Evidently, I'm beginning to get lost in my own writing, so I will conclude with a thought-provoking passage from existentialist and feminist philosopher Simone de Beauvoir about "patriarchal times" in the distant and not-so-distant past. Although the excerpt below focus on the "Arab people,"  de Beauvoir also discusses in the second division of her work the Neanderthal, Greek, Babylonian, ancient Egyptian, and 13th-18th century European views on the role of women in society. (Note to crazy opinionated people: I am not supporting or refuting anything she says on this blog, I'm just putting something up for discussion and thought!).

I'd welcome any comments below. Do you think de Beauvoir has a point, or is she simply another Orientalist hack when it comes to her research on the so called "Arab-world"? Does her portrayal of the lives of Arab women have any bearing to the lives of contemporary women in Morocco, or is it all romanticized nonsense? Or perhaps more nuance is required in understanding the import of this passage?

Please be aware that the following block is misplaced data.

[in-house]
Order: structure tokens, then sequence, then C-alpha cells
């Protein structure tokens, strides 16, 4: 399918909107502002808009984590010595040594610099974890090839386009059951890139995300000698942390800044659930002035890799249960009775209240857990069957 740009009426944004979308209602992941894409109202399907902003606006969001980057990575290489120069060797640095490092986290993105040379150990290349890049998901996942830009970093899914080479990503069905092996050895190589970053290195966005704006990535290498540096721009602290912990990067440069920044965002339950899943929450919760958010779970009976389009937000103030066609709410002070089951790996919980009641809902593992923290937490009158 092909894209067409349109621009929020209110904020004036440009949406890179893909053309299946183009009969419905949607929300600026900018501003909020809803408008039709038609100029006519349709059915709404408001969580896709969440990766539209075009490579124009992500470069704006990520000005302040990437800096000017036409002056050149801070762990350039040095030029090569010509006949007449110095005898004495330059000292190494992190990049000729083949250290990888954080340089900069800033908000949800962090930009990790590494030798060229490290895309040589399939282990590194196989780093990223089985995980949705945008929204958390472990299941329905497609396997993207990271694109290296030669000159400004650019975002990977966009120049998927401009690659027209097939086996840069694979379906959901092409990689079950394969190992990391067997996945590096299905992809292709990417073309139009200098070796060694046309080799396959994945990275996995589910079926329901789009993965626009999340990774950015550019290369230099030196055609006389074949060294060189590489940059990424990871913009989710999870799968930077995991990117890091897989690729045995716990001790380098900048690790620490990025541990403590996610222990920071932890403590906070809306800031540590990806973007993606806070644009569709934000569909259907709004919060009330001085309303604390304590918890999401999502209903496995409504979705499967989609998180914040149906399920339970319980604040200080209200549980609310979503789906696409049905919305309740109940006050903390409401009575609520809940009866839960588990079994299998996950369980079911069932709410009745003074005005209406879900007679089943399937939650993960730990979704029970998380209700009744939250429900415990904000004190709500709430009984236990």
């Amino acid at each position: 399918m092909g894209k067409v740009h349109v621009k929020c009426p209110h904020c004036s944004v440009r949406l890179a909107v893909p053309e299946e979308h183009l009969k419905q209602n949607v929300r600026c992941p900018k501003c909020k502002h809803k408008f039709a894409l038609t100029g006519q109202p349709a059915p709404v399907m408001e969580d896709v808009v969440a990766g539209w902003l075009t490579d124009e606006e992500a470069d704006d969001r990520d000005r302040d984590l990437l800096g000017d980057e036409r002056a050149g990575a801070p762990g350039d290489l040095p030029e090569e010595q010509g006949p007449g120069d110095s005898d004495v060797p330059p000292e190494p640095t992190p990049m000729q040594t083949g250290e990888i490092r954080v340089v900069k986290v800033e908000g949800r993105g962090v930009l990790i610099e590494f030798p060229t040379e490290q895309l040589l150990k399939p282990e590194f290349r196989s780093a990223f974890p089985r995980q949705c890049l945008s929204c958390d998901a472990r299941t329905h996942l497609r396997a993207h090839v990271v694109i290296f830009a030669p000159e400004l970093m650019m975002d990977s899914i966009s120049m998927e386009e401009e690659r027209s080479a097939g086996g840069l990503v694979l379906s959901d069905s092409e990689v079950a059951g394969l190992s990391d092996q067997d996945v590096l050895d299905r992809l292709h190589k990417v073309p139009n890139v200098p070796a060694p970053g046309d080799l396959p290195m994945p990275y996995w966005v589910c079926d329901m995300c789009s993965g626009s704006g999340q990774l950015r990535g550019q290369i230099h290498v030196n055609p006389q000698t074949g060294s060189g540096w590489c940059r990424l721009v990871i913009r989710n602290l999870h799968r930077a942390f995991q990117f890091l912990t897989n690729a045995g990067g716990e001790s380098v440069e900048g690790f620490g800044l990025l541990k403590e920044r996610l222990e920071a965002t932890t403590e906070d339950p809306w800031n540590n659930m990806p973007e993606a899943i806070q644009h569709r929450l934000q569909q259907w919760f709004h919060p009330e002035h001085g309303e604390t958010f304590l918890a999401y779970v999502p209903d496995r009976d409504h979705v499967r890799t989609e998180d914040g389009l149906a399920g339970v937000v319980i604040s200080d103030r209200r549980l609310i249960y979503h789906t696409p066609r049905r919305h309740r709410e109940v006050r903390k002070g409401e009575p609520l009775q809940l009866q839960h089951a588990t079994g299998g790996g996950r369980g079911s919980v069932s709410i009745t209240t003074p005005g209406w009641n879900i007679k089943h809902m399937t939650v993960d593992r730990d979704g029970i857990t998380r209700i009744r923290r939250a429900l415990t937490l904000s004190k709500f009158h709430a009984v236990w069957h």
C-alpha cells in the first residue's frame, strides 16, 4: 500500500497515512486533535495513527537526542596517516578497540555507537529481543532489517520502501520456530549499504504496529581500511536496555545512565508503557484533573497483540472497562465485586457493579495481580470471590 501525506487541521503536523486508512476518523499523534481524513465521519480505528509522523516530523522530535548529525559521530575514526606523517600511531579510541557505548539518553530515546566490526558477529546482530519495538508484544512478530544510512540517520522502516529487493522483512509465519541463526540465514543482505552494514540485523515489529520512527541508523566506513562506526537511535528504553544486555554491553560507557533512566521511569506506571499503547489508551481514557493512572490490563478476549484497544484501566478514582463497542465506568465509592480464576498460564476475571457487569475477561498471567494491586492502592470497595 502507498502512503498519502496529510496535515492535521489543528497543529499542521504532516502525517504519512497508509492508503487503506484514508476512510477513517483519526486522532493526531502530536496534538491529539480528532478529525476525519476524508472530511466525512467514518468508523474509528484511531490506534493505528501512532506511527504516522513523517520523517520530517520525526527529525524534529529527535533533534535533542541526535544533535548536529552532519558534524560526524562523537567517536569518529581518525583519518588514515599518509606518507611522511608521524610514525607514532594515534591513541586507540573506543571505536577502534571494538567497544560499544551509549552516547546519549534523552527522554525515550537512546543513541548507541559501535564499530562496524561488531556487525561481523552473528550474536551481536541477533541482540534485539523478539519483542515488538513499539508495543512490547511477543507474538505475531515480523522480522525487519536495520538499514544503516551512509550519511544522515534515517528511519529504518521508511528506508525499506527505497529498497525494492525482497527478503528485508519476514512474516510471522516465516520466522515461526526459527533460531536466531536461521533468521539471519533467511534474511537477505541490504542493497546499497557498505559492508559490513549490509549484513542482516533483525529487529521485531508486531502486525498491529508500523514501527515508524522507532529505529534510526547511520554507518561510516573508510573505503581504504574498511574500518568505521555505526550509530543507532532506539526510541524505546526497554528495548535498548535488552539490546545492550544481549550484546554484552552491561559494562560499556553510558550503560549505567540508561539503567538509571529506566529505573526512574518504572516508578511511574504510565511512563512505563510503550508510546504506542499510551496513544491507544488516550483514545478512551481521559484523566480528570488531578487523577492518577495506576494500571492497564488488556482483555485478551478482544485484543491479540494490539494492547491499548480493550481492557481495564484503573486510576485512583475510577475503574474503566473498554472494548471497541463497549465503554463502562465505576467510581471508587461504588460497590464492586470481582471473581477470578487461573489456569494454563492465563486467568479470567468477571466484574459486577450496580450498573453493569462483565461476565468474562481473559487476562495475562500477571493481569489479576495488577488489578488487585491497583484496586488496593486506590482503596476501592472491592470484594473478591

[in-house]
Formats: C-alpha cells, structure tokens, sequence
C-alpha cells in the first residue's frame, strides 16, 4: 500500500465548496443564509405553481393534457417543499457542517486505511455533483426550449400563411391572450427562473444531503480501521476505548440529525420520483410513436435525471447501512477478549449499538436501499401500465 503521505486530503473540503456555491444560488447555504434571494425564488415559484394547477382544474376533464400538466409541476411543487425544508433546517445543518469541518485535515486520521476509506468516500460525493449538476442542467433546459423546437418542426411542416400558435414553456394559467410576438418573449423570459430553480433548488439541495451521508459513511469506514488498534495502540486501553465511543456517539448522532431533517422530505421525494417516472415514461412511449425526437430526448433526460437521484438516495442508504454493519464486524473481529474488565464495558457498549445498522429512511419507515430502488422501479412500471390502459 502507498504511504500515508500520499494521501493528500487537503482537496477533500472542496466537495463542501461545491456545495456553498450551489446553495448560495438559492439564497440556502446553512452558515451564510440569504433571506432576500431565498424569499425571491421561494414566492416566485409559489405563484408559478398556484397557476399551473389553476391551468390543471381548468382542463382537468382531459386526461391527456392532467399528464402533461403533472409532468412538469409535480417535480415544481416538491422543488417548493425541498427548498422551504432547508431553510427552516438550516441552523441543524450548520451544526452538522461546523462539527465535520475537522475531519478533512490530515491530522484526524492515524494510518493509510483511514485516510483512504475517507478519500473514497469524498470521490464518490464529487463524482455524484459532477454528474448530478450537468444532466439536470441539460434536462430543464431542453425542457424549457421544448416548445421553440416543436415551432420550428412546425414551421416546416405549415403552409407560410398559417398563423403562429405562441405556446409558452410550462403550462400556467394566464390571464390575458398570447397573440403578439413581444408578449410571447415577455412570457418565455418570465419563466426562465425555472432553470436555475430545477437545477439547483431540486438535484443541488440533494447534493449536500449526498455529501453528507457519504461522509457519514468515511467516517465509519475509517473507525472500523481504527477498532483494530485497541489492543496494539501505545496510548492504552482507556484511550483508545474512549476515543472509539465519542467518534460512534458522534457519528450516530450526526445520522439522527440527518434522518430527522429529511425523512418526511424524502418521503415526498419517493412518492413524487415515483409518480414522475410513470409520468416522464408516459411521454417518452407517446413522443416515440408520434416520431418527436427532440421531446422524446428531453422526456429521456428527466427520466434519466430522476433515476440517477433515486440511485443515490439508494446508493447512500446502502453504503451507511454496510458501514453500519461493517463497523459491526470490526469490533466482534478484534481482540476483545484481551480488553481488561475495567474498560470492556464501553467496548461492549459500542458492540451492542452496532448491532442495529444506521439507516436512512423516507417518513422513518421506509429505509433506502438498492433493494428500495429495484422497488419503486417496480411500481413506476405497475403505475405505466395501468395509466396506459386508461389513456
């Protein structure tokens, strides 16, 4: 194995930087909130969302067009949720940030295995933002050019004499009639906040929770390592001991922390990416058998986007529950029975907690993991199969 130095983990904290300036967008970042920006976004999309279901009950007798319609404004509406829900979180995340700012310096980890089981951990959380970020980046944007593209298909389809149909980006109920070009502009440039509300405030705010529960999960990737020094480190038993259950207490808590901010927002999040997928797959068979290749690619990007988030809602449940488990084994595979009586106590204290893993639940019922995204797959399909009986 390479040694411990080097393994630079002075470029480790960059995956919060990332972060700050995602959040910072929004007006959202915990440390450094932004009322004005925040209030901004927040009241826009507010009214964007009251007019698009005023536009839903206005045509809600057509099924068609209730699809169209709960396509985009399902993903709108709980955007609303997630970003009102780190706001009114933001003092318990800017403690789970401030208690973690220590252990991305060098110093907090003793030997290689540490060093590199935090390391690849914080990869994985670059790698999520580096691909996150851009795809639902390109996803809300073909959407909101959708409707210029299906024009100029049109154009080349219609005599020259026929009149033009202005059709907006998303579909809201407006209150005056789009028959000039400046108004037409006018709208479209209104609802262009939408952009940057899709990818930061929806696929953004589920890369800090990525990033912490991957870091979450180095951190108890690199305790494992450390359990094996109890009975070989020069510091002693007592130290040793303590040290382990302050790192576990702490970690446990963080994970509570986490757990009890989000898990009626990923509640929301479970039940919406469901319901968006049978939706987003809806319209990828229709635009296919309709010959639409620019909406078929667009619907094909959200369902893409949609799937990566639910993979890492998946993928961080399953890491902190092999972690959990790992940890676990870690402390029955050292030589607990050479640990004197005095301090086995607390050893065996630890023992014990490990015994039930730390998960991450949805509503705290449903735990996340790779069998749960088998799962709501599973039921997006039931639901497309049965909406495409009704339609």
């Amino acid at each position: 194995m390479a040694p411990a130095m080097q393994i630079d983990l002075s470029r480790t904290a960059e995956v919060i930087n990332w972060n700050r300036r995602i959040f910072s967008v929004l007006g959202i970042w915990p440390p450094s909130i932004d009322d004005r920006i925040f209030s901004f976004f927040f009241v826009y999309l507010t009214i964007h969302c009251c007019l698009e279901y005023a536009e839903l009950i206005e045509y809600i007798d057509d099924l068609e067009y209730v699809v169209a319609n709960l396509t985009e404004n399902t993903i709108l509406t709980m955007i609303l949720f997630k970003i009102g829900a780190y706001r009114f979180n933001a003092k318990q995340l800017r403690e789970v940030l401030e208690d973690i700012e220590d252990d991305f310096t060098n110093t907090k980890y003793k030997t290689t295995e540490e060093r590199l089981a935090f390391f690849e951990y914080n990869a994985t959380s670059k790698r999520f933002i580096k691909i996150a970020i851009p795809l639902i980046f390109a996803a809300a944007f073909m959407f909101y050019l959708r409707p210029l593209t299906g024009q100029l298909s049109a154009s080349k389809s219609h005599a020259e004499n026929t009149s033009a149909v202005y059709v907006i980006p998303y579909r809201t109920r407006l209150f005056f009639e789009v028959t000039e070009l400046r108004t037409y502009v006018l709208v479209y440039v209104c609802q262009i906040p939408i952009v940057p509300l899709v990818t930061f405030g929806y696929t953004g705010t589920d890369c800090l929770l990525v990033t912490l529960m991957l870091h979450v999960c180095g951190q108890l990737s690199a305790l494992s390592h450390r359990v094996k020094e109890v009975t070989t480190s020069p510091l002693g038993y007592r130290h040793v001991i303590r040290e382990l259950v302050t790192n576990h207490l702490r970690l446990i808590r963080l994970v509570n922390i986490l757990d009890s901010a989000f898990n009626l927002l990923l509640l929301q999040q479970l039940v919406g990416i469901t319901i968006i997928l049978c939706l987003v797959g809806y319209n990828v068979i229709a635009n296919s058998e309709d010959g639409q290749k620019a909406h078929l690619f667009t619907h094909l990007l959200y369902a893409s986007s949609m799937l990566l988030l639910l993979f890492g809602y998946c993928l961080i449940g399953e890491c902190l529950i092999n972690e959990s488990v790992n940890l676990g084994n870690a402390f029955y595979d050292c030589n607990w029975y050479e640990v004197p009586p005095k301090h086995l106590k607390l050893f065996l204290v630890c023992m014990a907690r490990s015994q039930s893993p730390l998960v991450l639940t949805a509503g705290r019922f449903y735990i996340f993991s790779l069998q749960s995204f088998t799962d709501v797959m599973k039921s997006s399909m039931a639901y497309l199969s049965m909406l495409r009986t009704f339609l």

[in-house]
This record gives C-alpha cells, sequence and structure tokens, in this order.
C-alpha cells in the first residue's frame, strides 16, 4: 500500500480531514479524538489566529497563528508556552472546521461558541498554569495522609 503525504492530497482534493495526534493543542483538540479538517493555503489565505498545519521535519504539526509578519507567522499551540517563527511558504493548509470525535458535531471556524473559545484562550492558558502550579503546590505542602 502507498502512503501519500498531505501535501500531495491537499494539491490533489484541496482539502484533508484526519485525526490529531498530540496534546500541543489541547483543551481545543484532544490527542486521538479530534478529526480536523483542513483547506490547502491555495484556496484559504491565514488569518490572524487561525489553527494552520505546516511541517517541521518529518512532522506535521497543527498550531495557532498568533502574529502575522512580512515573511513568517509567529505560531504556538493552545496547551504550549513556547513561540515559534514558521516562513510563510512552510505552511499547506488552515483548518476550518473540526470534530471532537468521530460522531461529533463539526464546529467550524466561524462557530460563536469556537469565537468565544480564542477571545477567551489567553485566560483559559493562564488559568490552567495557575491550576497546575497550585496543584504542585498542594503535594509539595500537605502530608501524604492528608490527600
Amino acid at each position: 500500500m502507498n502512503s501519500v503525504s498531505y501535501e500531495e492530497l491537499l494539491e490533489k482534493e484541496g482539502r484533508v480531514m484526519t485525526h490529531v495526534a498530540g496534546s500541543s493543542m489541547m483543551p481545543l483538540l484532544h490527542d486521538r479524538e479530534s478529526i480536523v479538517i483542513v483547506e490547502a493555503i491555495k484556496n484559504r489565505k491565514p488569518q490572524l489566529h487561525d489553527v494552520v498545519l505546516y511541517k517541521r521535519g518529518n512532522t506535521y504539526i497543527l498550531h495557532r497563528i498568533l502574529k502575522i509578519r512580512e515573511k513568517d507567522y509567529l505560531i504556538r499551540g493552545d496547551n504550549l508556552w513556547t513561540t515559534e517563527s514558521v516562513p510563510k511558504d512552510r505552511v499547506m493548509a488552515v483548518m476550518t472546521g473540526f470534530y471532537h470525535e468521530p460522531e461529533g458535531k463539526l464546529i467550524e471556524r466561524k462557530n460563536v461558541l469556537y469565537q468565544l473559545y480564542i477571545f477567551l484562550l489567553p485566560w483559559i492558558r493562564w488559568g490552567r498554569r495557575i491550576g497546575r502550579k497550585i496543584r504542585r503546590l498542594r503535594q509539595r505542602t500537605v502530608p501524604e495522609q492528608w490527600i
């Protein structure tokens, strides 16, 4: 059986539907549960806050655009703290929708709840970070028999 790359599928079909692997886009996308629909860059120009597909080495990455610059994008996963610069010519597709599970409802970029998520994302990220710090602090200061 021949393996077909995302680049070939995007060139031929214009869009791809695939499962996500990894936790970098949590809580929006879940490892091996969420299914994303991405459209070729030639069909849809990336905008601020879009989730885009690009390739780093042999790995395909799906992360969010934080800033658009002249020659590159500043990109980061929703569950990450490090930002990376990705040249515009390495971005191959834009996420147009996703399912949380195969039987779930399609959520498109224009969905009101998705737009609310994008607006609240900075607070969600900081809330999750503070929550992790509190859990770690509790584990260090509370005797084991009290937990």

"When the family and the private patrimony remain beyond question the bases of society, then woman remains totally submerged. This occurs in the Moslem world. Its structure is feudal...There is no power to check that of the patriarchal chief. The religion created when the Arab people were warlike and triumphant professed for woman the utmost scorn. The Koran proclaims: "Men are superior to women on account of the qualities in which God has given them pre-eminence and also because they furnish dowry for women..." The Bedouin woman works hard, she plows and carries burdens: thus she sets up with her spouse a bond of reciprocal dependence; she walks abroad freely with uncovered face. The veiled and sequestered Moslem woman is still today in most social strata a kind of slave...